Two theories compete at trial
RICHLAND – Responsibility for paying off the multimillion-dollar legal mess spawned by the River Park Square garage may hinge on which theory a federal jury believes of what went wrong.
There’s the city of Spokane’s view: Its former bond counsel Roy Koegen and his firm had a duty to stop city officials from the mistakes they made, from setting an inflated price on the parking facility to providing misleading statements and outright falsehoods to investors who bought garage bonds.
And the bond attorneys’ view: There’s nothing wrong with what investors were told, but plenty wrong with what the city did. City leaders created the problems when they reneged on a promise to help shore up garage finances.
The nine-person jury will hear the details of both points in exacting detail over the next five weeks. Friday, they heard attorneys for each side preview the legal malpractice case that pits the city against one of its key advisers, and give their own Cliff’s Notes version of a controversial project that has roiled Spokane for nearly a decade.
The garage is part of a $110 million renovation of the mall, which was proposed in the mid-1990s by Cowles development companies and supported by city officials as a way to stem the decline of the downtown retail sector. Part of the money for the renovation came from bonds that were sold in 1998 to buy the expanded garage from the developer.
The mall is owned by affiliates of Cowles Publishing Co., which also owns The Spokesman-Review.
Laurel Siddoway, one of the city’s special attorneys for River Park Square matters, started by admitting that investors who bought some $29 million worth of garage bonds were misled.
The garage’s purchase price was inflated, its revenue projections were “totally bogus” and warnings the city received about potential problems weren’t included in the Official Statement given to investors before they bought bonds, she said. If the statement had been correct and complete, the bonds would never have been sold and the suit never filed.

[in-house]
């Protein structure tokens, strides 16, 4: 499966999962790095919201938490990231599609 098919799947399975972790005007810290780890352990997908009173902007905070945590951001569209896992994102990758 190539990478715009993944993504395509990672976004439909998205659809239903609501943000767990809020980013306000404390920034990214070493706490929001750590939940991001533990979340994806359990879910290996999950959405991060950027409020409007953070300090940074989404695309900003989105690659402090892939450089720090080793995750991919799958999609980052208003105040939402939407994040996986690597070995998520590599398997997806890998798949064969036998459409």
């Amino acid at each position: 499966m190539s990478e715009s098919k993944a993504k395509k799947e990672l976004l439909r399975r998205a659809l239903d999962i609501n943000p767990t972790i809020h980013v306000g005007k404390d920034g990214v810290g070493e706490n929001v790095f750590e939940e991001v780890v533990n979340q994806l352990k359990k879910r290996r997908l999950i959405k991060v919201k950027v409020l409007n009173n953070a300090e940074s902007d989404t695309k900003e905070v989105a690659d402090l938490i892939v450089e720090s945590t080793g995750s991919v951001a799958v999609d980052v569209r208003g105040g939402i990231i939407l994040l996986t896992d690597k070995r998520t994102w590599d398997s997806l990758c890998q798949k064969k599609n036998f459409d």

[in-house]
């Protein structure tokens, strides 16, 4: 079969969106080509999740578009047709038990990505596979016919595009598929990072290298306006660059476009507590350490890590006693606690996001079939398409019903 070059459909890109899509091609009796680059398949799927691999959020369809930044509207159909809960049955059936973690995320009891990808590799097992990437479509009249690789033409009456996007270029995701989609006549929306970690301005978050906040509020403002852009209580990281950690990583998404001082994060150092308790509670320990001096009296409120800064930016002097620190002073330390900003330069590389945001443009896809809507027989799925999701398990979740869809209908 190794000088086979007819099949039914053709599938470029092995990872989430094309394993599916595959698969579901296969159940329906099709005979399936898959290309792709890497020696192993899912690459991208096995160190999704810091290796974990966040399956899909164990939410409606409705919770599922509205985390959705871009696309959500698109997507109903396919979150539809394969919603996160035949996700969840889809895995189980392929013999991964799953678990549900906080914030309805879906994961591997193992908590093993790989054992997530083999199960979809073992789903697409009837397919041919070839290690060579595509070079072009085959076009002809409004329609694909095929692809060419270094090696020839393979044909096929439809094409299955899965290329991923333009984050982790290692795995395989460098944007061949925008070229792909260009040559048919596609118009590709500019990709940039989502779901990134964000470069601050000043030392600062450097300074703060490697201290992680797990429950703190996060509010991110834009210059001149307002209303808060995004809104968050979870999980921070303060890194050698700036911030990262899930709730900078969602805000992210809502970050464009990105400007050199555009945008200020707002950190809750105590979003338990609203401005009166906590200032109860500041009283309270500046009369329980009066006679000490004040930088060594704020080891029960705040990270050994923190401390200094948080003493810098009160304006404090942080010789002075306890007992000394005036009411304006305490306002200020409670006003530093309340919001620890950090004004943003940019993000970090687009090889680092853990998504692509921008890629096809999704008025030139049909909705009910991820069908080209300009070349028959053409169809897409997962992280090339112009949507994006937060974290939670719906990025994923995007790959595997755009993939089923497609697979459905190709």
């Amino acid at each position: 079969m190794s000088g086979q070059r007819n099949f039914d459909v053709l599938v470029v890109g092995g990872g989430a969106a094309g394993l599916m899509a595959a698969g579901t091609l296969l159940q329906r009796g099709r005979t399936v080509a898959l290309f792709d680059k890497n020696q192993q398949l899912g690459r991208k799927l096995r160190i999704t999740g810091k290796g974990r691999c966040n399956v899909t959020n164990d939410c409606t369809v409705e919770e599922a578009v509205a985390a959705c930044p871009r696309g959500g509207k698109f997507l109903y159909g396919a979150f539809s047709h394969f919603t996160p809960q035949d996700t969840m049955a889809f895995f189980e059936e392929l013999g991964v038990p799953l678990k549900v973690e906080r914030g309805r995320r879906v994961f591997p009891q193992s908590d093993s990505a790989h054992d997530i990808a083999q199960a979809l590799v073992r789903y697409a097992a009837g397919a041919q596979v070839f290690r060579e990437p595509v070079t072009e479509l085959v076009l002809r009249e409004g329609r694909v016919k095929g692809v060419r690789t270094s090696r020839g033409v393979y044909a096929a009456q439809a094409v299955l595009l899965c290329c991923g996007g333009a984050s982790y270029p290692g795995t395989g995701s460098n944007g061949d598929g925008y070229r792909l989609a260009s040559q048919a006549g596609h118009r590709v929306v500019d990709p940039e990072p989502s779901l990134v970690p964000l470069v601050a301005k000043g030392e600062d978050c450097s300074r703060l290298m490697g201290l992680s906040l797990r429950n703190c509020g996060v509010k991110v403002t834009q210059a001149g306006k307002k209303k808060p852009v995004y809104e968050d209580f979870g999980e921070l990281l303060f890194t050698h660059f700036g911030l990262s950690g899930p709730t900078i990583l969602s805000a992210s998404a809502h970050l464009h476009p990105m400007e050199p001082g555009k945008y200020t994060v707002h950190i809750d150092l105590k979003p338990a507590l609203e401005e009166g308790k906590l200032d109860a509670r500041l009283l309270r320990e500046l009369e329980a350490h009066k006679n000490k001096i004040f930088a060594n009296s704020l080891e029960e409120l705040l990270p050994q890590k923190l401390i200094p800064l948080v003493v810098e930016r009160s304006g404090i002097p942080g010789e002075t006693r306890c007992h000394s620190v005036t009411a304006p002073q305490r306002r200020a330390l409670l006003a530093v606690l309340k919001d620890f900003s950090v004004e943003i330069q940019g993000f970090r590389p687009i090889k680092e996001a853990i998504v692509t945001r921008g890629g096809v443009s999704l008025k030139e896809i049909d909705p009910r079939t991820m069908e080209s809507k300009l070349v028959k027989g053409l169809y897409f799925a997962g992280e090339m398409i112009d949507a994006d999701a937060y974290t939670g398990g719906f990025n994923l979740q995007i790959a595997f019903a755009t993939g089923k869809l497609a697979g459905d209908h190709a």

“He knew the information sent to the investors did not tell the truth,” Siddoway said of Koegen, who was involved in discussions of the mall renovation from the beginning. “The city had been sold out by its own law firm.”
She also suggested Koegen had a financial motive for pushing the bond sale, noting that he would receive a $250,000 fee from the sale: “The only way that Mr. Koegen could be paid was if the bonds were sold.”
But Ralph Cromwell, an attorney for Koegen and the Perkins Coie law firm, said the city was trying to punish a loyal worker whose advice it ignored.
“Nobody cared more about the city of Spokane than Roy Koegen. Nobody tried harder to get the city what it wanted,” Cromwell said.
Elected city officials settled on the higher price for the garage, Cromwell said, after Koegen told them not to pay more than $18 million. The official statement for the bonds was reviewed by city officials, the developer, attorneys for the non-profit foundation that sold the bonds, the bond underwriter and a rating agency as well as Koegen.